Either you, or someone you know, is probably paying attention to Kinect, Microsoft’s new controller-less addition for the Xbox that allows people to play games with their entire bodies.
What about the word? It’s pronounced like “connect,” but why does it have the odd spelling?
Let’s dissect Kinect and look at its pieces … The “Kin-” borrows from a number of English words with Greek roots, all of which describe motion in some way. Chief among them is “kinetic.” The second part of the word, “-nect,” has another convenient “n” and is rooted in “nexus,” which has a Latin origin.
But the plot thickens. For a year, the product had another, more mysterious name: Project Natal. Microsoft wizard Alex Kipman named the project in honor of Natal, a city in his native Brazil (in Portuguese, the word for Christmas; in English, another word for birth).
No one knows if Microsoft will redefine gaming with the Kinect, but they definitely aren’t the first to invent names for video game systems. Atari, arguably the godfather of pop culture video game systems, got its name from a term in the Japanese game “go.” Anything was better than the company’s original name, Syzygy.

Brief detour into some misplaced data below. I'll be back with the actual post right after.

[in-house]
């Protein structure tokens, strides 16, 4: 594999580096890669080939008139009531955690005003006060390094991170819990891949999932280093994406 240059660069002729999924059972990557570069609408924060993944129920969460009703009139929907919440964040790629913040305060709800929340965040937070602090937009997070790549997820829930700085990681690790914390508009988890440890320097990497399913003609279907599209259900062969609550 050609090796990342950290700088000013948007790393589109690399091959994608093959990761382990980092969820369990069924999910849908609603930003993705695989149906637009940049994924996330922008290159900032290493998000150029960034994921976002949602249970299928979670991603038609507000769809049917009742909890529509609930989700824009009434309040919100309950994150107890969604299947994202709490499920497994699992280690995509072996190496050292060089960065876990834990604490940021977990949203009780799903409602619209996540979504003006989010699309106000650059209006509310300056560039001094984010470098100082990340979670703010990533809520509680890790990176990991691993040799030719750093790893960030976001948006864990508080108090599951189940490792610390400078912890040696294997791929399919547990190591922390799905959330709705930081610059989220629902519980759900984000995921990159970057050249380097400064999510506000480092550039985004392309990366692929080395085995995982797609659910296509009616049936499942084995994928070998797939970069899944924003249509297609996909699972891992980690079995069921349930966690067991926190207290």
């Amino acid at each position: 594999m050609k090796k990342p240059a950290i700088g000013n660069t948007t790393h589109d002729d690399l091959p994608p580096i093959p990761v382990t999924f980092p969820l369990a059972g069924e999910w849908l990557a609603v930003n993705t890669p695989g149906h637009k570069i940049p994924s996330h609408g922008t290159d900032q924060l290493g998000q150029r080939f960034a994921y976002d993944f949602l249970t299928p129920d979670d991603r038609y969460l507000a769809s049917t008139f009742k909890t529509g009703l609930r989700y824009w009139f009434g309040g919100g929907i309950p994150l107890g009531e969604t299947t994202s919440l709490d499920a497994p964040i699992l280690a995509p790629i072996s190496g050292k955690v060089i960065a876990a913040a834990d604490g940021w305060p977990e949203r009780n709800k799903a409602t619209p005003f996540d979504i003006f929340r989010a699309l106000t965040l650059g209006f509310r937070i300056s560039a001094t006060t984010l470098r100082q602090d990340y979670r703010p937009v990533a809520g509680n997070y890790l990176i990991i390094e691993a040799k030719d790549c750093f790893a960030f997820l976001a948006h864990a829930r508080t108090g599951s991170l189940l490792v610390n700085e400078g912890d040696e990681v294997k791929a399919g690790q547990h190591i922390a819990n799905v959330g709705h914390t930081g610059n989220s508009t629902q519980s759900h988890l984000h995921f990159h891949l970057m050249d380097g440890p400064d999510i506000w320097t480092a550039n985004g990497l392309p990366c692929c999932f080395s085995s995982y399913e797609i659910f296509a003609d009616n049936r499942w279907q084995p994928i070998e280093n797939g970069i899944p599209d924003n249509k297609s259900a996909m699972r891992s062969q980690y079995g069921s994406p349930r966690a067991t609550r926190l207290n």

But no video console name has stirred more discussion — and juvenile jokes — than Nintendo’s Wii. The console name is meant to evoke the togetherness of “we.” But the company also insists that the “i”’s resemble two people standing next to each other. Yes … if you’ve played 15 straight hours of Mario Brothers, two vowels will resemble just about anything.
Like Kinect, Wii originally had another name, Revolution. And like Atari, Nintendo is derived from Japanese. In Nintendo’s case, it loosely means “company that leaves luck to the heavens.”
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